- The Washington Times
Sunday, April 19, 2020

The coronavirus shutdown has hit the real estate market hard with new listings plunging this year during what should be the peak season for home shopping.

New home listings were down 27% nationwide in the first week of April compared to a year ago, with the cities of Detroit, Pittsburgh and New York most affected by the slowdown, according to a report by online real estate database Zillow.

At the beginning of March, the market appeared to bloom with home values accelerating for the first time in about two years. Zillow’s data showed 17% more listings on March 1 than last year.

All that has changed with states issuing stay-at-home orders and shuttering businesses.

States such as Florida and New York have designated real estate as an “essential” service, but social distancing measures forced agents to become more creative in using technology to bring home shopping online for people sitting at home.

Audrey Ross, who runs a real estate firm in South Florida, said conducting virtual open houses hasn’t been all that bad.

“It seems to be going rather well actually,” she told The Washington Times. “It is interesting because it is just doing business in a totally different way.”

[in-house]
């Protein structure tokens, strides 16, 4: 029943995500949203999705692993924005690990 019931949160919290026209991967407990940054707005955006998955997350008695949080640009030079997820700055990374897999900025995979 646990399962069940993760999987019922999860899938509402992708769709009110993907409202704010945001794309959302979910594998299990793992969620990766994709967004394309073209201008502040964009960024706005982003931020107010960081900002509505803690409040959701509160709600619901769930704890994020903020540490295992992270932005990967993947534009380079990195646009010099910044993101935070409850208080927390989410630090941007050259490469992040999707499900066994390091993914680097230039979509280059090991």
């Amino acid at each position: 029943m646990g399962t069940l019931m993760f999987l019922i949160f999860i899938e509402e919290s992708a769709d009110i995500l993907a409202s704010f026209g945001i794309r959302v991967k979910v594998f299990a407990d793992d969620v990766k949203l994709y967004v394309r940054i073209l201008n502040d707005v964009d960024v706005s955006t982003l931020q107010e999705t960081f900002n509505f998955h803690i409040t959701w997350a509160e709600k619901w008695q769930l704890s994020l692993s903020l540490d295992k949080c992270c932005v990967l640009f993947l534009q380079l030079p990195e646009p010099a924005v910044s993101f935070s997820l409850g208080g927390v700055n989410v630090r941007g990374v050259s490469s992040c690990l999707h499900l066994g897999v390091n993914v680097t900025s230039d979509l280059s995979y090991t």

Ms. Ross, who has been in the industry for several decades selling multi-million-dollar properties, said before the pandemic, an open house visited by 10 people on a Sunday would be deemed a great success.

Now virtual tours, where an agent walks through the property in a video posted online, can get two dozen views.

A virtual tour Ms. Ross conducted this month had 30 people watching the video at any given time.

“You do get quite a lot more exposure,” Ms. Ross said, though she noted that the market is slower than usual.

In Colorado, real estate agents are now barred from entering homes if the owners still occupy it.

Homeowners who wish to sell their property can produce walk-through videos themselves, according to local reports.

Chris Grund, a realtor with listings.com, said the shutdown order from Democratic Gov. Jared Polis is killing the real estate market.

“Putting the nail in the coffin of our industry right now,” he told TheDenver Channel.

Meanwhile, construction on new homes dropped 22% in March from February, although it was still 1.4% higher than in March 2019, the Commerce Department reported last week.

There was also a 6.8% drop in permits to begin construction last month.

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